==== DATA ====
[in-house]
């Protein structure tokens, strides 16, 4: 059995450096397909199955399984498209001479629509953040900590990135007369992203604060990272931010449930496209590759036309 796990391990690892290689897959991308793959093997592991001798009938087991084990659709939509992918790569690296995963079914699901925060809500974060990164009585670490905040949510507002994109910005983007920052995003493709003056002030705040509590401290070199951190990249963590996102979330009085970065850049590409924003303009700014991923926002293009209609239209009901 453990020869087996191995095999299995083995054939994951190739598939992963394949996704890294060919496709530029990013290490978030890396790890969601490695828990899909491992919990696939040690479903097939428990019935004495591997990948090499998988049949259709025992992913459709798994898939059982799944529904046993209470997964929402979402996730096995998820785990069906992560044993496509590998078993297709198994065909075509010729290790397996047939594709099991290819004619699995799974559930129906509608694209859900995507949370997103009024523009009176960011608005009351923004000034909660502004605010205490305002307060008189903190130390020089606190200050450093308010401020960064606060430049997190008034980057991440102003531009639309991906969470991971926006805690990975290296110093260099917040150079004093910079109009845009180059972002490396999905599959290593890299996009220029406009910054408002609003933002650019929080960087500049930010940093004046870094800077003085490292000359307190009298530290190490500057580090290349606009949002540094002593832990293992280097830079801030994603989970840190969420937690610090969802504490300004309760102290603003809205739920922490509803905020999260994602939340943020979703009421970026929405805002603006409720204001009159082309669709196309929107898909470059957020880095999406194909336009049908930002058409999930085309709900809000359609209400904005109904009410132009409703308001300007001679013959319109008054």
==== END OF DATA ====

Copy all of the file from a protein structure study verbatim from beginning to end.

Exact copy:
[in-house]
């Protein structure tokens, strides 16, 4: 059995450096397909199955399984498209001479629509953040900590990135007369992203604060990272931010449930496209590759036309 796990391990690892290689897959991308793959093997592991001798009938087991084990659709939509992918790569690296995963079914699901925060809500974060990164009585670490905040949510507002994109910005983007920052995003493709003056002030705040509590401290070199951190990249963590996102979330009085970065850049590409924003303009700014991923926002293009209609239209009901 453990020869087996191995095999299995083995054939994951190739598939992963394949996704890294060919496709530029990013290490978030890396790890969601490695828990899909491992919990696939040690479903097939428990019935004495591997990948090499998988049949259709025992992913459709798994898939059982799944529904046993209470997964929402979402996730096995998820785990069906992560044993496509590998078993297709198994065909075509010729290790397996047939594709099991290819004619699995799974559930129906509608694209859900995507949370997103009024523009009176960011608005009351923004000034909660502004605010205490305002307060008189903190130390020089606190200050450093308010401020960064606060430049997190008034980057991440102003531009639309991906969470991971926006805690990975290296110093260099917040150079004093910079109009845009180059972002490396999905599959290593890299996009220029406009910054408002609003933002650019929080960087500049930010940093004046870094800077003085490292000359307190009298530290190490500057580090290349606009949002540094002593832990293992280097830079801030994603989970840190969420937690610090969802504490300004309760102290603003809205739920922490509803905020999260994602939340943020979703009421970026929405805002603006409720204001009159082309669709196309929107898909470059957020880095999406194909336009049908930002058409999930085309709900809000359609209400904005109904009410132009409703308001300007001679013959319109008054």